A federal appeals court has upheld the constitutionality of a Maine law restricting medical data companies’ access to doctors’ prescription information.

The 1st U.S. Circuit Court of Appeals in Boston ruled this week on Maine’s law. Three companies that collect, analyze and sell medical data for use in pharmaceutical companies’ marketing programs challenged the law.

“The plaintiffs suggested that this law chills their commercial free speech. All our law does is protect the privacy of doctors who prescribe medications,” said Maine Attorney General Janet Mills.

Tom Julin, who represented the companies, said they won’t decide whether to appeal until after the 2nd U.S. Circuit Court of Appeals rules on a similar law in Vermont. That decision is expected in a matter of days, he said.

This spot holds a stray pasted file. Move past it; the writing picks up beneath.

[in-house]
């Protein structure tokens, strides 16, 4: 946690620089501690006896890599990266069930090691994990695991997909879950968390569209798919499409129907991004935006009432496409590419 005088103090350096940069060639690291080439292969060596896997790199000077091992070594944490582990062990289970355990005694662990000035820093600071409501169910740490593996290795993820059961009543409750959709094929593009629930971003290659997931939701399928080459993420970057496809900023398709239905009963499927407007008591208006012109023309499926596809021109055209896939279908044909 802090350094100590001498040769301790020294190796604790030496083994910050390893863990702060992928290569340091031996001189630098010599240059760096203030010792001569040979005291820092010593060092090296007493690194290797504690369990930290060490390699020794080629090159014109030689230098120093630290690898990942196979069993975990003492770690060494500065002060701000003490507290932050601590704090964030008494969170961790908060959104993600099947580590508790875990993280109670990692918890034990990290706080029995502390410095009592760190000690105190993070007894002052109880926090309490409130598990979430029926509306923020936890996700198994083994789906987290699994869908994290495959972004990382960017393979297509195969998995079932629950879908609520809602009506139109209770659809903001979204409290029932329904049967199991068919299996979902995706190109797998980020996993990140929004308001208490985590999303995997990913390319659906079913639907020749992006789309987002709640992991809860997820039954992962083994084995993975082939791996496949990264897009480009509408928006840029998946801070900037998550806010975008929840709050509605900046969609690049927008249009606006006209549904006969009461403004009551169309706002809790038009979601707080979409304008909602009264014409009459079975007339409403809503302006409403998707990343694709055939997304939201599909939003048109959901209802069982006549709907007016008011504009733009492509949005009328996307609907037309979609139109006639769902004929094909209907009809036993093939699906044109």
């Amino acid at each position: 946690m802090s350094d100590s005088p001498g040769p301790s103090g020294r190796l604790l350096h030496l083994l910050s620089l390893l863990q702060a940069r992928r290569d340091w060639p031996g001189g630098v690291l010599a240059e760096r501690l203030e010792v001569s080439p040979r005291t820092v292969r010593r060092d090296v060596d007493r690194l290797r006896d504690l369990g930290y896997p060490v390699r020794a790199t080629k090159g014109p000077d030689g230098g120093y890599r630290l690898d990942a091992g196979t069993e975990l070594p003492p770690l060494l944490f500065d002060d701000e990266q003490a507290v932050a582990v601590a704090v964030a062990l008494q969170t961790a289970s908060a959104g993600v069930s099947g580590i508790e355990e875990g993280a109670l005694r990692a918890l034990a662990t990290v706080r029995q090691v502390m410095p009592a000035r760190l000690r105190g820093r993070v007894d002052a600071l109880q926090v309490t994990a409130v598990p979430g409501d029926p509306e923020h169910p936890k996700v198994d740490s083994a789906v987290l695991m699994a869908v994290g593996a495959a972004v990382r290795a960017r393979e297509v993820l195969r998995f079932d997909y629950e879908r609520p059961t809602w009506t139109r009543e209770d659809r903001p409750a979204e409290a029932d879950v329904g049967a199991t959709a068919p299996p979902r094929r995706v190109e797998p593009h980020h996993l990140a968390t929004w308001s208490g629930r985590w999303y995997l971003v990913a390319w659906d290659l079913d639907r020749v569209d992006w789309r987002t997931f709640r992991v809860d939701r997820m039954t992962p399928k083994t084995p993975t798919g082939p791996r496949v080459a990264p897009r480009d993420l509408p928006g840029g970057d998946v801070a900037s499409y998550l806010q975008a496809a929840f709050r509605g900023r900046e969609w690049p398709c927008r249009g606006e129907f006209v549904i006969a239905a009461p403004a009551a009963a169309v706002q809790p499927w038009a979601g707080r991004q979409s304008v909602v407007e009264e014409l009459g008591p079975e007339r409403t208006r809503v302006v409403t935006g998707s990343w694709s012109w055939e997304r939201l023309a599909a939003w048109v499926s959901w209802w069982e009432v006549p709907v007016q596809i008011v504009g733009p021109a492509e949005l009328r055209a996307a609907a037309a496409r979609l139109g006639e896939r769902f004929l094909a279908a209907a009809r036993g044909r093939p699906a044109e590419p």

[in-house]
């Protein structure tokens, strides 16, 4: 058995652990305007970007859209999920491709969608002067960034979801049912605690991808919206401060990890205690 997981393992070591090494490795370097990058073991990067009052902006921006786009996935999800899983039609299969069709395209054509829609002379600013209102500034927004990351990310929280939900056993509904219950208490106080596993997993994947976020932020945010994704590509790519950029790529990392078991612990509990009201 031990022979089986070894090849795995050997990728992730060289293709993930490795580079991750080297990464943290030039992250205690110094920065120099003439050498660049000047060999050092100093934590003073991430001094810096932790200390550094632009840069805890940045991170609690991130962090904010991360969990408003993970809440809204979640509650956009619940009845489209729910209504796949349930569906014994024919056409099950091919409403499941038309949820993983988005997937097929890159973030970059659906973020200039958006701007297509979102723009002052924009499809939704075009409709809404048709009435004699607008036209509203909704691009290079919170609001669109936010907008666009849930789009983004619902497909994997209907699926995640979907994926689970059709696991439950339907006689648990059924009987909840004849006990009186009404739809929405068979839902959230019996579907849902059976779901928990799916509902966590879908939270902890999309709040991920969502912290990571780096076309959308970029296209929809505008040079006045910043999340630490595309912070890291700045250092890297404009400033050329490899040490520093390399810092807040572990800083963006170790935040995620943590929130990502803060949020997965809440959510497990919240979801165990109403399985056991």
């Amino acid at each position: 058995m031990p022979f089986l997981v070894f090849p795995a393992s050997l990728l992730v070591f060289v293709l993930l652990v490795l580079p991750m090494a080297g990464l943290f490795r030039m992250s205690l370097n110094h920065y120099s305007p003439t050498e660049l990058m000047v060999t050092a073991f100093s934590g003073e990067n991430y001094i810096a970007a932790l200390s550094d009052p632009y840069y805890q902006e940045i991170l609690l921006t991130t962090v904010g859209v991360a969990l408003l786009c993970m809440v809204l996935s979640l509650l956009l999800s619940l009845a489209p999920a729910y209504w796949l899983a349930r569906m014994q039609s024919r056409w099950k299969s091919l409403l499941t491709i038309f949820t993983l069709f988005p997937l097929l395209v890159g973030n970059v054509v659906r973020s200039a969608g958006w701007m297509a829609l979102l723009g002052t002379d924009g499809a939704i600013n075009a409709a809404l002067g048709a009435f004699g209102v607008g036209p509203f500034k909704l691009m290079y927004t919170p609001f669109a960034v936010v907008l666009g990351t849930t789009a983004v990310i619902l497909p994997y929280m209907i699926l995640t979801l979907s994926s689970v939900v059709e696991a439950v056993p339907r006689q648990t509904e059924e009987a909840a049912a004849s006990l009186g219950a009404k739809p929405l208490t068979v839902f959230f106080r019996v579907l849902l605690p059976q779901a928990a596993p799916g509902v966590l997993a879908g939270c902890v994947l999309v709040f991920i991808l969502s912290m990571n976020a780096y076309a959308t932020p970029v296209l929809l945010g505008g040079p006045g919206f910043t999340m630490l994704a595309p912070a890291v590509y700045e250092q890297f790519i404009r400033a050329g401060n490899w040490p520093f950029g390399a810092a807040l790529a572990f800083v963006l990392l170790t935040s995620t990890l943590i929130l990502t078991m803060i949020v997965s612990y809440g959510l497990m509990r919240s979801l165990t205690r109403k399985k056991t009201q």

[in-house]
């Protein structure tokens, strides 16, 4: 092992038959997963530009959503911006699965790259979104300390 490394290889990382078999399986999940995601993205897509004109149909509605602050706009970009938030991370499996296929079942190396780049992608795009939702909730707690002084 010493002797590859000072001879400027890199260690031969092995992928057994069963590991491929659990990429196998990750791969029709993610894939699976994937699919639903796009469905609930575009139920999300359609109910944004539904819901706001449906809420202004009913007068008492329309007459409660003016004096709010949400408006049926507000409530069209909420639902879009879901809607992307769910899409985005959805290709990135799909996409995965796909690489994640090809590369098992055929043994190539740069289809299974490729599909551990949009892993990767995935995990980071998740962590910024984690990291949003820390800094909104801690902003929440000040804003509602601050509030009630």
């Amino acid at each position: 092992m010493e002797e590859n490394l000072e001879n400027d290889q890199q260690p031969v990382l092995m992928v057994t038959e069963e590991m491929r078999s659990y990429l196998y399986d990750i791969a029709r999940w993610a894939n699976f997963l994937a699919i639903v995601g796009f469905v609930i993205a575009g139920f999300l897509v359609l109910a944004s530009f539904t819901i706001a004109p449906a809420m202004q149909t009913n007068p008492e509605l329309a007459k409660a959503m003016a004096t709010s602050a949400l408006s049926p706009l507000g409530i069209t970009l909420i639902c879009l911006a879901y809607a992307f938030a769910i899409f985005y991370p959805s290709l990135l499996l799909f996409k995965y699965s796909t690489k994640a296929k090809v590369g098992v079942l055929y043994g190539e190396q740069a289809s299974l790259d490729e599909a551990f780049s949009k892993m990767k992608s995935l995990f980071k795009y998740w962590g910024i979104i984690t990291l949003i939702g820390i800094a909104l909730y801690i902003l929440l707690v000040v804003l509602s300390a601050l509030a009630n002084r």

The Maine law was aimed at reducing health care costs by taking away the data that drug companies use for hard-sell tactics on doctors. It allows doctors to withhold their individual prescription-writing information from the data-mining companies, which otherwise would have access to it.

So far, 265 doctors have chosen to prevent the release of their information, but the law has been on hold because of the legal challenge.

The prescription data is considered invaluable by drug company sales people, who use it to identify doctors’ drug preferences, whether they favor brand-name medicines over generics, and whether doctors are willing to prescribe new drugs over older medications.

The companies that sued were IMS Health of Norwalk, Conn.; Verispan LLC, which was later acquired by Pennsylvania-based SDI; and Source Healthcare Analytic Inc., a subsidiary of Philadelphia-based Wolters Kluwer Health Inc.

They don’t apologize for making a profit, and stress that the information they gather also is used by researchers, law enforcement and government agencies.

“Everyone wants access to more information, not less,” the firms said in a statement.